Since the 1980s, scientific research has shown the extent of the climate change and emphasized that the changes anticipated will have major impacts on all the world’s regions and, in the long run, on all sectors, peoples, and institutions. Through the interaction with other megatrends and changes, climate change is poised to have an especially major effect on the region of the Middle East and North Africa (MENA). The MENA will be one of the most severely affected by the ongoing climate changes – it will be hit by increased average temperatures, less and more erratic precipitation, changing patterns of rainfall, continuing sea-level rise and changes in water supply.
All this will happen in a region that is already challenged by aridity, recurrent droughts and water scarcity. Climate change in the MENA region is likely to have vast effects on water resources, sea level, human health, land use, urban planning and food product – all of which will require a solid dose of good governance. The quintessential challenge for the region will be water management. Water resources in the MENA are already vanishing and water scarcity is already critical in a number of areas before it reaches severe levels within the MENA region. Some scientists even predict that the Fertile Crescent from Iraq to Syria, Lebanon and Jordan, might lose all qualities of fertility before the end of the century due to deteriorating water supply.
On top of this, the popular construction of dams and high rates of human water consumption are contributing to making this problem even more acute. Moreover, the regional economic activities, construction and agriculture are often located in coastal areas, thus contributing to sea level rise – another water problem in the MENA. Climate change will also have an impact on biodiversity. A 2°C rise in temperature will make extinct up to 40 percent of all existing species since the MENA region has many unique ecosystems that are very vulnerable to climate change risk such as the mangroves in Qatar, the reed marshes of Iraq or the high mountain ranges of Yemen and Oman.
Human health will likewise be negatively affected. Increasing temperatures will change the geographical distribution of disease vectors such as mosquitoes, waterborne pathogens, affecting water quality, air quality and food availability. It is likely that the causes of many infectious diseases will increase as well, mainly in Sudan, Egypt and Morocco. Malaria, which already affects about 3 million people annually in the region, will become more prevalent, as it will spread to new territories. Moreover, higher CO2 concentrations and fiercer sandstorms will also increase allergic reactions and pulmonary diseases throughout the MENA. Directly related to human health is also food production, which will increasingly be threatened due to aridity and changes in the spans of seasons.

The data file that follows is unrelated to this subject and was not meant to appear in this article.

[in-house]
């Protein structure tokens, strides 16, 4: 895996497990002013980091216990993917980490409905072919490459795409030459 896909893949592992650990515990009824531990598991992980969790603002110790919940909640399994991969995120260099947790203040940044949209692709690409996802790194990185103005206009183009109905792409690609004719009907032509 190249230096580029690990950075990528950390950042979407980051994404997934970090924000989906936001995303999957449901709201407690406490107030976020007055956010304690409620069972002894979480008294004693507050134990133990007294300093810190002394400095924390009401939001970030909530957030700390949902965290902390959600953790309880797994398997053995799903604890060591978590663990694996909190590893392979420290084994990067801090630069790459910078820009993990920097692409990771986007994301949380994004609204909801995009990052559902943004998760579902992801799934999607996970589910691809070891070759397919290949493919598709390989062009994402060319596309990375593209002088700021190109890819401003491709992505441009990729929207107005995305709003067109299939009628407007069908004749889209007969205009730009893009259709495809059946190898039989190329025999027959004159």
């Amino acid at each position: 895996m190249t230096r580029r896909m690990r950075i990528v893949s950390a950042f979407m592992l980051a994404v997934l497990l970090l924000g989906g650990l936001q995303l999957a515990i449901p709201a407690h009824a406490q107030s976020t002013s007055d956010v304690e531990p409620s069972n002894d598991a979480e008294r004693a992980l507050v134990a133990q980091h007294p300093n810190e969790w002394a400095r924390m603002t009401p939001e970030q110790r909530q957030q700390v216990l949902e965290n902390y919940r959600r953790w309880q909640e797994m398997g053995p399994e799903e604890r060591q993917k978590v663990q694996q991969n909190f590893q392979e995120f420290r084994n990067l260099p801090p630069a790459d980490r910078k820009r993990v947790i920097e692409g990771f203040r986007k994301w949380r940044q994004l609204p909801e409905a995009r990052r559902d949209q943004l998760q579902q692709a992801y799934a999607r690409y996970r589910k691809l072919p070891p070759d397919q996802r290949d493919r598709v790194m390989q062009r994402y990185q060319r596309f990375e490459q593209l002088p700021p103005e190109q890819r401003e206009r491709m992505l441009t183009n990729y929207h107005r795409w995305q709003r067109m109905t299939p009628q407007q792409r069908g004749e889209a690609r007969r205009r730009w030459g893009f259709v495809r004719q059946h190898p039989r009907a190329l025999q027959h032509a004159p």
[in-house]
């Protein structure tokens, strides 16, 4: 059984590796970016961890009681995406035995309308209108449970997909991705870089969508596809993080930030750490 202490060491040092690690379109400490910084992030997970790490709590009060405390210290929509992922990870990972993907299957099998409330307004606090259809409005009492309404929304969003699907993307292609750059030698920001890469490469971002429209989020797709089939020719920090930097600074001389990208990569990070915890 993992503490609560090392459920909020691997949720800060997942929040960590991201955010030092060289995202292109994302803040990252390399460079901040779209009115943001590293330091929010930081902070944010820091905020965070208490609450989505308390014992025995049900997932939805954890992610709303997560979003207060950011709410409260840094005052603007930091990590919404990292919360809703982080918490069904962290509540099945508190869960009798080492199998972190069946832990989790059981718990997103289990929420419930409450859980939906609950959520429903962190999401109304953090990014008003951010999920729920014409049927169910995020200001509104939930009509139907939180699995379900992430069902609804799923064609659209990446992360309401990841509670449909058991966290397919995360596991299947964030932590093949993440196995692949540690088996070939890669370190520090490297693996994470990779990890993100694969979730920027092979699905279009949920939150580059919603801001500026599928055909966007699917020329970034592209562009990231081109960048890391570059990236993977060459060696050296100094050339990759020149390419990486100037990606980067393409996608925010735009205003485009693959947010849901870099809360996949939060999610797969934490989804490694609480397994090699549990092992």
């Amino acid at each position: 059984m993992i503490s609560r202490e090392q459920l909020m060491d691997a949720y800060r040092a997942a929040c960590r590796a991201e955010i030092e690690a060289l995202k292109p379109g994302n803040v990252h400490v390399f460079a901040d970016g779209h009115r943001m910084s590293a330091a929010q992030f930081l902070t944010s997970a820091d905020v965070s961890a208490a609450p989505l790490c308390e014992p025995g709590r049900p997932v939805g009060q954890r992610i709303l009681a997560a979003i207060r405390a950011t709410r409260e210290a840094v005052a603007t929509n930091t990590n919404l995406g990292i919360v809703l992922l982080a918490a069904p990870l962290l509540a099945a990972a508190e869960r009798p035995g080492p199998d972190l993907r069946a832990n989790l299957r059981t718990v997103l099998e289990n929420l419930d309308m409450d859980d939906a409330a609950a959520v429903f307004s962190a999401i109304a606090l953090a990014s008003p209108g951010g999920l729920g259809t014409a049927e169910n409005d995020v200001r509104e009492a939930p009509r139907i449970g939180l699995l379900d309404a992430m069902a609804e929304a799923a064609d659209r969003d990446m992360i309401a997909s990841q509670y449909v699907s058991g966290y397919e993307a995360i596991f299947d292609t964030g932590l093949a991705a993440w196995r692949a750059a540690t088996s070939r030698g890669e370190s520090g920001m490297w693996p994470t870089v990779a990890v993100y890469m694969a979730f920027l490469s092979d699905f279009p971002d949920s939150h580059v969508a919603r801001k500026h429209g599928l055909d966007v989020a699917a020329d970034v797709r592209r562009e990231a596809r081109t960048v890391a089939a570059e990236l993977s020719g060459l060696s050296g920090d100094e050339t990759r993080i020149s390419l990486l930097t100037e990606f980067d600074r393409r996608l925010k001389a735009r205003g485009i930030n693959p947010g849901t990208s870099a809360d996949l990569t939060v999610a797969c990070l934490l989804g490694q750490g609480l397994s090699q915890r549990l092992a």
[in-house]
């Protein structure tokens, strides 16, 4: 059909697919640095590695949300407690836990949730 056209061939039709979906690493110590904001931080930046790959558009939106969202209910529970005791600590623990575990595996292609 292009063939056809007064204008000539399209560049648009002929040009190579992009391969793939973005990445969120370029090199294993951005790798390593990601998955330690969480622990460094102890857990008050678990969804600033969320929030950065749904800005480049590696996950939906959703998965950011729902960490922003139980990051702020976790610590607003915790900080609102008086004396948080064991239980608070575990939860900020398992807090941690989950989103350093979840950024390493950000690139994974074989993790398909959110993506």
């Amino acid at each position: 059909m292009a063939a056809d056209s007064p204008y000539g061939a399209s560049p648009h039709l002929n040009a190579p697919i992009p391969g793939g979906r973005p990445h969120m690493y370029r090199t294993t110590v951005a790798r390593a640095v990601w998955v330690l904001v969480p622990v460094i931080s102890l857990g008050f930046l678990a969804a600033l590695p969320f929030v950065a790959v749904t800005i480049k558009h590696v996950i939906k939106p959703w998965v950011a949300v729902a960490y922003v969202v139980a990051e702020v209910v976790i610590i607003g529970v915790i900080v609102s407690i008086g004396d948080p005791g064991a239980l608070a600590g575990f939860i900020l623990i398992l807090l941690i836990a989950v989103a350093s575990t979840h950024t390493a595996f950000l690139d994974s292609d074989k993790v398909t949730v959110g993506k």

So far, there has not been much effort to prepare the MENA countries for these upcoming climate changes challenges. No systematic data gathering and research have been done and there are no reliable records of climate patterns in the region. The economic impact seems to have been completely ignored and the policy making throughout the region has shown major deficiencies. Many arenas of governance such as sustainable management of natural resources will have to be created as soon as possible in order to protect the MENA from the vulnerabilities created by climate change.
‘Future Challenges of Climate Change in the MENA Region’ – Analysis by Edgar Göll – Barcelona Centre for International Affairs (CIDOB).